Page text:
Reproducibility – Generally, a scientific paper should be possible for anyone reading the manuscript to reproduce the results. The manuscript, therefore, should provide any and all information necessary for a reader to repeat any analysis contained therein. Any withholding of needed information is unacceptable. However, it is acceptable to use references to accomplish this. To the maximum extent possible consistent with a concise presentation, a manuscript should be self-contained. Extensive mathematical derivations can be moved to an Appendix. Large datasets and detailed software information need not be provided, although it is encouraged to make information regarding software and data available whenever possible.
Comparisons with existing work – To the maximum extent possible, comparisons within a manuscript with already published work should be as unambiguous as possible. If a comparison with previous work is made, the same definitions should be used, as well as the same data. If it is felt that the definitions and/or data of an existing work have problems, then a comparison with that existing work should be done both with the original definitions and/or data, as well as with the changed definitions and/or data.
Quality of the English – All manuscript are expected to be written in good English (American or British usage is accepted, but not a mixture of these). For non-native English speakers, and perhaps even for some native English speakers, the grammar, spelling, usage, and punctuation of the text are very important for an effective presentation. The journal editor will not put a paper into review if the English presentation is inadequate. Furthermore, if the reviewer feels the paper is not readable, the reviewer may reject such a paper on those grounds alone.
Organization – The quality of manuscript includes the issue of how the paper is organized. To some extent, the organization of the content is a style issue and the author should be allowed to do whatever s/he wishes, provided the resulting content can be followed reasonably easily. However, it is appropriate for a reviewer to make recommendations for reorganizing a paper’s content in an effort to improve the presentation. Generally, authors should go over the details mentioned in the Author’s Submission Guidelines for proper manuscript organization.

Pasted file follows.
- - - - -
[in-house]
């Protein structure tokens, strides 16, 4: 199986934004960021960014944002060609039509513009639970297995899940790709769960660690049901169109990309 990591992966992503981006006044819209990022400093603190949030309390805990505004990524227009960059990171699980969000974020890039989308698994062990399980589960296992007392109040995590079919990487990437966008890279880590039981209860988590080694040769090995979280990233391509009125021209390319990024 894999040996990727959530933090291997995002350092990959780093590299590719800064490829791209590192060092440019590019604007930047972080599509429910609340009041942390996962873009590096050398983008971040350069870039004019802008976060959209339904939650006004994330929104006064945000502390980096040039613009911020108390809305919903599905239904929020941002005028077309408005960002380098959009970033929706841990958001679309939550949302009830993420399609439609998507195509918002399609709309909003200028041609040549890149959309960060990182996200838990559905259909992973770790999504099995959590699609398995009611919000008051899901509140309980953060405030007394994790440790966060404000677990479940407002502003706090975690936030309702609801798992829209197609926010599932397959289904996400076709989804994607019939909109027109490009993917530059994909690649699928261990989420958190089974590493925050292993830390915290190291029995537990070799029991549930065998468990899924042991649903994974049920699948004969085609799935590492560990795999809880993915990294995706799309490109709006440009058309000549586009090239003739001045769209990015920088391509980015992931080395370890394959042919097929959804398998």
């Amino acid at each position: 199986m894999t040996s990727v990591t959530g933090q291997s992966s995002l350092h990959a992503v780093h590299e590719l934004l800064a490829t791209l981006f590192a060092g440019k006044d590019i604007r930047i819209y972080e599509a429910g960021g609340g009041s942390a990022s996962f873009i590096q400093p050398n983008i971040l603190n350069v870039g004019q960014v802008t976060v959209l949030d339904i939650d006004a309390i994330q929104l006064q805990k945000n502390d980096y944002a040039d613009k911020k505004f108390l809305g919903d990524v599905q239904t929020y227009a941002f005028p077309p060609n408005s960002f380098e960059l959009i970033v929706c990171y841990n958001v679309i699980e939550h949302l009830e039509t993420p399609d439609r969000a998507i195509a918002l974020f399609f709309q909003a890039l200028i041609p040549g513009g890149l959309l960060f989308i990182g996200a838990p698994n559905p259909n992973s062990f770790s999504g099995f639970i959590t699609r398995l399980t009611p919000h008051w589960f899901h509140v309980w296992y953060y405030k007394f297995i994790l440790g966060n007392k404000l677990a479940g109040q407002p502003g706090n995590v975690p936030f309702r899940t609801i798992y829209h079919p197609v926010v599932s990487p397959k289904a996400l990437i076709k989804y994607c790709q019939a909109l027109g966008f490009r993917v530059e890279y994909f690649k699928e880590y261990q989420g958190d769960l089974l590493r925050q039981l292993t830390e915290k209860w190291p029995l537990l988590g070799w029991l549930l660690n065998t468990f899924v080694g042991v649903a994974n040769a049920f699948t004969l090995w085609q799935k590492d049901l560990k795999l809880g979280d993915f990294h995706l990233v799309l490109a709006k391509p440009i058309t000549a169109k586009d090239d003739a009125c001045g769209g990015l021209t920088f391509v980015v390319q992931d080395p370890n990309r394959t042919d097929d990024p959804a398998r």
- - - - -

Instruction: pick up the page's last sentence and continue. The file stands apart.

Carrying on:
Quality of Figures/Tables – Figures and tables should be legible as well as easy to read and understand. The journal follows the American Psychological Association (APA) style for figures and tables. Authors should therefore format their manuscript in compliance with APA guidelines. Generally, figures and tables provide supporting documentation and illustrate some important point within the paper. Hence, reviewers can request authors for additional information to make the figures and tables more easily understood.
Completeness – An important issue is whether or not everything that needs to be in the manuscript is actually there. Of particular significance is that all the literature citations should be included in the reference list, and all the items in the reference list should actually be cited somewhere in the text. All figures and tables should have captions that describe their content sufficiently well that interpretation of their content is straightforward. Equations in the text need not all be numbered, but all equations cited in the text should have numbers.
Lastly, peer reviewing is purely a volunteer service, reviewers are not paid. In most cases, members of the editorial boards and previous authors are invited to help the reviewing process. For interested parties, please email the subject area editors.